Those of us who back up our devices sometimes get a message that some file couldn’t be backed up because its name — more likely its file path name — is too long. Lim Electronics‘ website offers a free, small, easy-to-use program called, appropriately enough, FindLongNames, that lets you check your Windows machine for files whose name or pathname is longer than some number of characters you specify, so you can do some adjustment beforehand and hopefully not have to deal with the long-name problem after your backing up procedure has run. Their page of free software includes other programs you may want to check out.
This article originally appeared at consumerist.com.
“Hey, remember the USB Killer, a device that looks like a thumb drive and lets you destroy 95% of computers by frying them with a quick jolt of electricity? There’s now an improved version on the market, which is more powerful, looks more like any generic thumb drive, and comes with micro USB, USB-C, and Apple Lightning adapters, allowing you to fry a wider variety of electronics.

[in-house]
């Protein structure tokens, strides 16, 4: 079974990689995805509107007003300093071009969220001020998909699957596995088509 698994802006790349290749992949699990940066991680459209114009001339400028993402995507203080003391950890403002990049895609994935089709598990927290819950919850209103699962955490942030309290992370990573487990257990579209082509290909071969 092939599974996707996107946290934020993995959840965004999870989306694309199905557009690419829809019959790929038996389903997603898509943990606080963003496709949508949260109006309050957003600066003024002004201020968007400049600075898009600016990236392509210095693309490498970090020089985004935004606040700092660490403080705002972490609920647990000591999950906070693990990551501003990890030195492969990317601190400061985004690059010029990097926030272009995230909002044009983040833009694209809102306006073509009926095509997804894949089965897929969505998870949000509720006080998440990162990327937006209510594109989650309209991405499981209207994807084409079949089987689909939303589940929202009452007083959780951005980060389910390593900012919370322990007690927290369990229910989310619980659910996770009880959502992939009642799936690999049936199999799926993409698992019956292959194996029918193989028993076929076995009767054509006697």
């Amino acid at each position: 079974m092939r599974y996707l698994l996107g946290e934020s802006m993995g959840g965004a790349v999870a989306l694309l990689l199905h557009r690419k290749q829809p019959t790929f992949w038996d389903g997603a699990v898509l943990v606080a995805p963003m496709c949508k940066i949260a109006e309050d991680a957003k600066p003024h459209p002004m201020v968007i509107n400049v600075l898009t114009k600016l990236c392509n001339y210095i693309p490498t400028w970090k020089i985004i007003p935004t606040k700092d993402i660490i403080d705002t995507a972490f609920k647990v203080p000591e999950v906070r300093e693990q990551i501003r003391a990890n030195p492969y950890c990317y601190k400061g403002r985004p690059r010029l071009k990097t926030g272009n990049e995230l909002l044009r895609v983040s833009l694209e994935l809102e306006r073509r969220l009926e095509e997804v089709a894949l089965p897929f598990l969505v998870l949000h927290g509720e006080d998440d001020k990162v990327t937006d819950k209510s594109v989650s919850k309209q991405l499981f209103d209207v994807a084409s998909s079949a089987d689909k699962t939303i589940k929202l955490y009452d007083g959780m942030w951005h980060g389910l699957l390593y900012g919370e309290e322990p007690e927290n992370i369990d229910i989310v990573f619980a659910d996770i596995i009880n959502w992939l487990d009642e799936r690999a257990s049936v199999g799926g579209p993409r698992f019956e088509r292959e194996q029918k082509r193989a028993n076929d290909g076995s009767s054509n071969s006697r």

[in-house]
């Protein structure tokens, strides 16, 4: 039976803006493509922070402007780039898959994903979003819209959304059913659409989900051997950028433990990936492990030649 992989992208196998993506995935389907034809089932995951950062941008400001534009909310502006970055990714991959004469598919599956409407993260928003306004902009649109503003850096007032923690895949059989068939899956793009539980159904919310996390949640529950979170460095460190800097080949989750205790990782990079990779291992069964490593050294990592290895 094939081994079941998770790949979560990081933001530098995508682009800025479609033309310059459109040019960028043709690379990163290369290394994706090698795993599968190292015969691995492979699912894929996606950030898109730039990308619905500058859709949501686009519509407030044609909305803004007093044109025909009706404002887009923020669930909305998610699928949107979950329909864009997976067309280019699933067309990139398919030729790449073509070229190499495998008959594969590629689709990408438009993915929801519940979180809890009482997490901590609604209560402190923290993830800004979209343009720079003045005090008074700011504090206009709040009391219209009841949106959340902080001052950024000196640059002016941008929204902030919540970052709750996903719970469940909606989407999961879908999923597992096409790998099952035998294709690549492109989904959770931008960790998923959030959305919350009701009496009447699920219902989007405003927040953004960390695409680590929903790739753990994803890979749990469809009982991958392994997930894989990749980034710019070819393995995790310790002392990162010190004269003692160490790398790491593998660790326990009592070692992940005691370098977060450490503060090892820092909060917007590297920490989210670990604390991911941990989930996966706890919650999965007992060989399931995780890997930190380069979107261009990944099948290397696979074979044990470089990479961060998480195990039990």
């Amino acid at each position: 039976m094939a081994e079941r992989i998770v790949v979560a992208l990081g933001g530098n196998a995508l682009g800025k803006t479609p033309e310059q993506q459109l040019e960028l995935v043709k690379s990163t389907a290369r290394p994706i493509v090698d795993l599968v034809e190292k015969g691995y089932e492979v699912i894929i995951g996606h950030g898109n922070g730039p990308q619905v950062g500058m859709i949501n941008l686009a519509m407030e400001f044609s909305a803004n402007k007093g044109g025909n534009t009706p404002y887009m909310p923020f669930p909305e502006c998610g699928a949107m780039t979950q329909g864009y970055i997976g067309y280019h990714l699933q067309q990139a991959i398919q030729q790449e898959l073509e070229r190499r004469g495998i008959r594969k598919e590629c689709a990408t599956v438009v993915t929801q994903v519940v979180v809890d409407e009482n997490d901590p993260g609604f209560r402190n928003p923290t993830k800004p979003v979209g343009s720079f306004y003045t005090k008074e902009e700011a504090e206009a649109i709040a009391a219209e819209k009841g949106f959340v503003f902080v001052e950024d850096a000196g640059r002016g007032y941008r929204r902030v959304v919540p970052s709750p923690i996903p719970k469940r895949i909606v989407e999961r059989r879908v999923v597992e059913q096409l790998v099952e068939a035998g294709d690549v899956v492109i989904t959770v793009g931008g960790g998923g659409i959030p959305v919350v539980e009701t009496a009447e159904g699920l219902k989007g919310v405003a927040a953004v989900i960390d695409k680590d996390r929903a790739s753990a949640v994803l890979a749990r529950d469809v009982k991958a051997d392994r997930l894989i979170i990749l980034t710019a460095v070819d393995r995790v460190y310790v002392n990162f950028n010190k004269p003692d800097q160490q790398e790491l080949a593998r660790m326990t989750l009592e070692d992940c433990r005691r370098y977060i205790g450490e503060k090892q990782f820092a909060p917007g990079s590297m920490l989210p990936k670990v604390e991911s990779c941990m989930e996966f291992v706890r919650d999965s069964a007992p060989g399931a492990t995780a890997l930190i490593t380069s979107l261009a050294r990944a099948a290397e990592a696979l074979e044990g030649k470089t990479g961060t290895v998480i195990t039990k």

How do you know whether your device is vulnerable to attacks with a similar computer-frying stick? You don’t. A video compilation shows the new version’s Lightning port destroying an iPhone 7 and at least briefly confusing an iPad Pro. The only way to stop an attack on a vulnerable system is to physically keep anyone from accessing the USB ports, so good luck with that. Hope you don’t know anyone vindictive enough to try this.”
Go ahead. Read the whole article at consumerist.com.
A Bit Of History
SPAUG is the follow-on to the Homebrew computer club, which seemed to implode about 28 years ago. That Homebrew crowd was on the bleeding edge of the technology that was available at the time. At that time, upon the void created by the cessation of the Homebrew computer club, through a miracle of events, personnel, and circumstance, a new club formed which had the inglorious name because of circumstance, the Stanford Palo Alto User Group (for PC) (SPAUG). Continue reading